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I often make fried chicken fingers the traditional way with an egg and milk covered cutlet dredged in seasoned flour, however my girlfriend is now on not only a gluten-free diet, but also a hypo-allergenic one which excludes eggs and dairy as well.

My questions is, what are some ideas for an egg-less batter for fried chicken?

For the dry mix, I'm mostly using rice flour as a GF alternative to standard all purpose flour, which is okay.

My concern is with the wet mix, some things I have already tried for the wet potion of the mix:

  • 3 parts cornstarch to 1 part water to replace the same quantity of eggs: This resulted in a good flavor, but lacked the flaky texture I was going for, the batter was very crunchy but smooth on the outside.
  • A mixture of prepared mustard and water thickened up a bit with some of the dry mix: This resulted in the perfect flaky texture that I wanted, but I dislike the taste of the mustard in the batter.
  • A mixture of apple sauce and water, thickened up with some of the dry mix: This resulted in a flavor that was better then the mustard, and a texture that was better then just the cornstarch, but I feel as though the apple flavor makes this option better suited to something like a pork schnitzel than a chicken cutlet.

I do have gluten free bread crumbs as a last resort to help get the texture I want, but I usually prefer to have a bread crumb free batter in my chicken fingers.

What might be a good egg alternative or a good wet mix substitute that will allow for a flaky texture with either a neutral flavor, or one that lends itself well to chicken.

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What do you mean by "flaky" breading? Flaky is something I associate with pie dough or biscuits, not fried foods. –  SAJ14SAJ Aug 15 '13 at 14:26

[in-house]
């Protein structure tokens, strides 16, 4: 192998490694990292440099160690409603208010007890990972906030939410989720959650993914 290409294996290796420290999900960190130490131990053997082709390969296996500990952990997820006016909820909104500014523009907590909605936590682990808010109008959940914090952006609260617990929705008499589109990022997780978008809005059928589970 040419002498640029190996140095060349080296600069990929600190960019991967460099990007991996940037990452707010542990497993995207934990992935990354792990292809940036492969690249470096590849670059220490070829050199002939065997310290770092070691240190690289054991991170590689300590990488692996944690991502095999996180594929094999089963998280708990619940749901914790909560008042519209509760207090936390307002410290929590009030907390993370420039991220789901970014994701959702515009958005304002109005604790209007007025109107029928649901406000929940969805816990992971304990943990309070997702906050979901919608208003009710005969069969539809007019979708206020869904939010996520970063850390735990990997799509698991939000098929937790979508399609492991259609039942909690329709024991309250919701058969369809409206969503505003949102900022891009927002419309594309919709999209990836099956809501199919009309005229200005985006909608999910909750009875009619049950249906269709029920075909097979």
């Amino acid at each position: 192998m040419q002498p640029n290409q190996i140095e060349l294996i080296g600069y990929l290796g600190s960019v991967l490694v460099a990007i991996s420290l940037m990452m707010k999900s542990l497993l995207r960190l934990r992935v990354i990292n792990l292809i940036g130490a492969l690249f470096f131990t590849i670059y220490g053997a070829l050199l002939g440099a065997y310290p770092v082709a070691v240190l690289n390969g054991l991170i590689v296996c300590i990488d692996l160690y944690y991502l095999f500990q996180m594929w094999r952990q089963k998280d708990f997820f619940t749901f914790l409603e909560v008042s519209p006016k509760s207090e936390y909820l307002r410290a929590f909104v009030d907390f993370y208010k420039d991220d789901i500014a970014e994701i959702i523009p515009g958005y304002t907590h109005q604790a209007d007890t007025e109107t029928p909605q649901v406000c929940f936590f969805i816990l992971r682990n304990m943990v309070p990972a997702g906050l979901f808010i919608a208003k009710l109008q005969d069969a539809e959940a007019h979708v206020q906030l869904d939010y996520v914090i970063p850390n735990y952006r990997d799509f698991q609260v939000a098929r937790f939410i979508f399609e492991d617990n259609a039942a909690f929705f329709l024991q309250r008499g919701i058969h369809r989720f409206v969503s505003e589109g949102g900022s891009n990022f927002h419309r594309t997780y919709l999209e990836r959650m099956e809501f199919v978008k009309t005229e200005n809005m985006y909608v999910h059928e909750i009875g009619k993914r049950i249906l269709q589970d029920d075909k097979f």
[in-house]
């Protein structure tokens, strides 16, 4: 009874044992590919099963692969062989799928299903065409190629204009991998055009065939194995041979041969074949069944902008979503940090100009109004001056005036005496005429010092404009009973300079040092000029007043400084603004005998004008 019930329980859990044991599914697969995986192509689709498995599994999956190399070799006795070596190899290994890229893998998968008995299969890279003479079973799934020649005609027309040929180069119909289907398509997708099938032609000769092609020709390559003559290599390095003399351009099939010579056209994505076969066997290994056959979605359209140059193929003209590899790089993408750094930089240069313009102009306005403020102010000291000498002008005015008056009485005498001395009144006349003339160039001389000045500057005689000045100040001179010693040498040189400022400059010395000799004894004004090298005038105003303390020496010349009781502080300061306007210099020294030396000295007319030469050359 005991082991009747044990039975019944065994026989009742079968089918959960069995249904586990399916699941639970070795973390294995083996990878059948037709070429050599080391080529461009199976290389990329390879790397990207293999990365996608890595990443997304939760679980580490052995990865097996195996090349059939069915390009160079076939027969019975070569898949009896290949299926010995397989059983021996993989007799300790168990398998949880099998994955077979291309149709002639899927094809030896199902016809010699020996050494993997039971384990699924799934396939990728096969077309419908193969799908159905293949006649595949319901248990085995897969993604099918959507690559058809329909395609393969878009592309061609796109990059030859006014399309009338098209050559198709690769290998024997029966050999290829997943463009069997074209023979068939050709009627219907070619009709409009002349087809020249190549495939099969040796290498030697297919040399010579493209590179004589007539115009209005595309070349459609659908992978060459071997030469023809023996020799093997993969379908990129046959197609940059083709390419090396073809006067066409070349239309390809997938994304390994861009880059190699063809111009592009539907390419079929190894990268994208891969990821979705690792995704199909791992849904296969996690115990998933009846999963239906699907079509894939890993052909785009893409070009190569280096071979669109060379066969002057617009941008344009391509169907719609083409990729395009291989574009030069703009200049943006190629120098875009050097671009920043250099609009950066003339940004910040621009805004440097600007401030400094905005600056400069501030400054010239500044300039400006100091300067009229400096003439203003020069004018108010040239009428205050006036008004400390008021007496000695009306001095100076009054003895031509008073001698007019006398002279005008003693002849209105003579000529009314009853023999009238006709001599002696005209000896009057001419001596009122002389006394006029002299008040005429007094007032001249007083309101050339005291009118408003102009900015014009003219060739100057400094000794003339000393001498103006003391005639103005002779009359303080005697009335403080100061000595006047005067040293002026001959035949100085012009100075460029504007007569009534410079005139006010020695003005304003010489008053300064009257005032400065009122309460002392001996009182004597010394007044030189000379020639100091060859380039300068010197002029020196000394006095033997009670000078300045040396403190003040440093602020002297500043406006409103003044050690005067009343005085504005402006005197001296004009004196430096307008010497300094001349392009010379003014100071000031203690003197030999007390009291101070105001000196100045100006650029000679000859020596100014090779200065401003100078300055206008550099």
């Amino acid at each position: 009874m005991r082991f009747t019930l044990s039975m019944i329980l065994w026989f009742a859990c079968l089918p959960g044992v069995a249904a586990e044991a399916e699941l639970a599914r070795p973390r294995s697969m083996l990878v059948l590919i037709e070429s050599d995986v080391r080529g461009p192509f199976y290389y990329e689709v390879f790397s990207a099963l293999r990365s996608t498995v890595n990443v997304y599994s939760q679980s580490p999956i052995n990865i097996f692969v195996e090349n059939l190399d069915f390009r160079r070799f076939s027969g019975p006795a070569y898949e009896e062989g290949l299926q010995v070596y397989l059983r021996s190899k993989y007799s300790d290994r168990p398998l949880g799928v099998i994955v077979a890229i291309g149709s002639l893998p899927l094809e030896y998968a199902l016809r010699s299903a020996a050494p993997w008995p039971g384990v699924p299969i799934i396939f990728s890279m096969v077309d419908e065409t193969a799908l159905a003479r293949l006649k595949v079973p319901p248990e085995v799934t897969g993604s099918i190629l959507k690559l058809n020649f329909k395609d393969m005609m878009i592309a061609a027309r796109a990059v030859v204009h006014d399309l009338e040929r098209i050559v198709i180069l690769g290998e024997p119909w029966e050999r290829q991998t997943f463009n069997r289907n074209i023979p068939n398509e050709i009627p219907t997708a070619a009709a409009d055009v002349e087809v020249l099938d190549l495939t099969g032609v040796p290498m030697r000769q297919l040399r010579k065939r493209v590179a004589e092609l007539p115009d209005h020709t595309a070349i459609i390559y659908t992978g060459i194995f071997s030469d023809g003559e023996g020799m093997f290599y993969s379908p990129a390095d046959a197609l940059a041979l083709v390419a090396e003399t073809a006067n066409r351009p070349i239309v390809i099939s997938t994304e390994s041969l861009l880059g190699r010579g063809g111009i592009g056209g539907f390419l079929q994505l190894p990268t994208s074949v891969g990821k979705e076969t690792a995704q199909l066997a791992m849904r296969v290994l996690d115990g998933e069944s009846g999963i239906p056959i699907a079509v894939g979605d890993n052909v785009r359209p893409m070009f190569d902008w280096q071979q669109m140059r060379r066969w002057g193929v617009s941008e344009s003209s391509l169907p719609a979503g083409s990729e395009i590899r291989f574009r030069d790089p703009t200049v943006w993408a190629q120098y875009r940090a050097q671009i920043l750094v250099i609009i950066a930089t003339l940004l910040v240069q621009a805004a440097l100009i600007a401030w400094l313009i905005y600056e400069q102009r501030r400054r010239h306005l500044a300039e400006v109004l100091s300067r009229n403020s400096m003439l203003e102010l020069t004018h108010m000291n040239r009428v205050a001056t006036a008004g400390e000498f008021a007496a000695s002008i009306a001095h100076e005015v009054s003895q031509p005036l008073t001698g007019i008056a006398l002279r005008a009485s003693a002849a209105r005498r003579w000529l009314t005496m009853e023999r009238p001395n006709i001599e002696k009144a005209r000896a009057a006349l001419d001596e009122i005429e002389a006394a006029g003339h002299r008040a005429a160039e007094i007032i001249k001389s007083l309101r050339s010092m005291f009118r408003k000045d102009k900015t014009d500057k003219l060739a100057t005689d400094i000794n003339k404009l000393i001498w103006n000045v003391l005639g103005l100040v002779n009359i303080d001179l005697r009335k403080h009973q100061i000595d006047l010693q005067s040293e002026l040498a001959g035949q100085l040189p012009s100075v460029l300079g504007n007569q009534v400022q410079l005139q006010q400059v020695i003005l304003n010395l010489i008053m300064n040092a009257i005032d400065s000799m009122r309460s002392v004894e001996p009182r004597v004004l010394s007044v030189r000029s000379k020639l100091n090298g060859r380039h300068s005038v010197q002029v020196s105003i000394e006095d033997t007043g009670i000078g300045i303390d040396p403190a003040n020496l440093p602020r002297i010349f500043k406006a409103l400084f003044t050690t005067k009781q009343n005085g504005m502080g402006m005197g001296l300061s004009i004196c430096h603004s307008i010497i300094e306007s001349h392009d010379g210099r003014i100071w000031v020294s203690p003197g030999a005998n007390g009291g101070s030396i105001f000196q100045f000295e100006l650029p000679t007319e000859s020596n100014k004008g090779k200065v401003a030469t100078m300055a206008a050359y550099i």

Hmm, sorry. By "flaky" I mean the external surface of the batter isn't smooth as seen in most beer batters, etc. But rather very rough and crunchy which I usually get with a thick coating of flour and egg. –  jesse_galley Aug 15 '13 at 14:31
1  
By 'flaky', are we talking about the property Kenji was trying to accomplish with this breading recipe: seriouseats.com/2012/07/… –  Yamikuronue Aug 15 '13 at 14:34
    
You may wish to look at this article for inspiration. The breading is based on wheat flour (but you seem to have expertise on making those changes), but the buttermilk is not essential. You could use, for example, soy milk. seriouseats.com/2012/07/… The method may apply. –  SAJ14SAJ Aug 15 '13 at 14:34
    
Okay, that is odd. But I don't think he used egg.... let me read it again. –  SAJ14SAJ Aug 15 '13 at 14:35

1 Answer 1

up vote 6 down vote accepted

It is not necessary to have any egg to make a breading.

You should instead take a step back: rather than trying to create a substitution for egg in a breading which relies on their unique properties, instead use one of the many breading methods which does not.

Among them are:

  • Simply dredging in an acceptable starchy flour (such as corn meal)
  • Using a (gluten free) tempura type batter
  • Using a (gluten free) beer batter without egg

All of them can be enhanced with spices or seasonings that you prefer such as chili powder, garlic powder, and so on. The latter two can even accommodate wet prepared condiments (in reasonable quantities) like prepared mustard or soy sauce.

While the result will not be identical to the classic triple-layered French breading, it can be very good in its own right.

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I see a couple Tempura batter recipes that may fit the bill perfectly. I think you're right that I was restricting myself to replacing eggs instead of finding an alternative. Such a prime example of the law of the hammer. Thanks. –  jesse_galley Aug 15 '13 at 14:35
    
Buttermilk is also a good breading liquid. –  ElendilTheTall Aug 15 '13 at 15:51
    
@ElendilTheTall Absolutely, but OP specified dairy-free... –  SAJ14SAJ Aug 15 '13 at 15:56
    
So he did. I'll get my coat... –  ElendilTheTall Aug 15 '13 at 20:45

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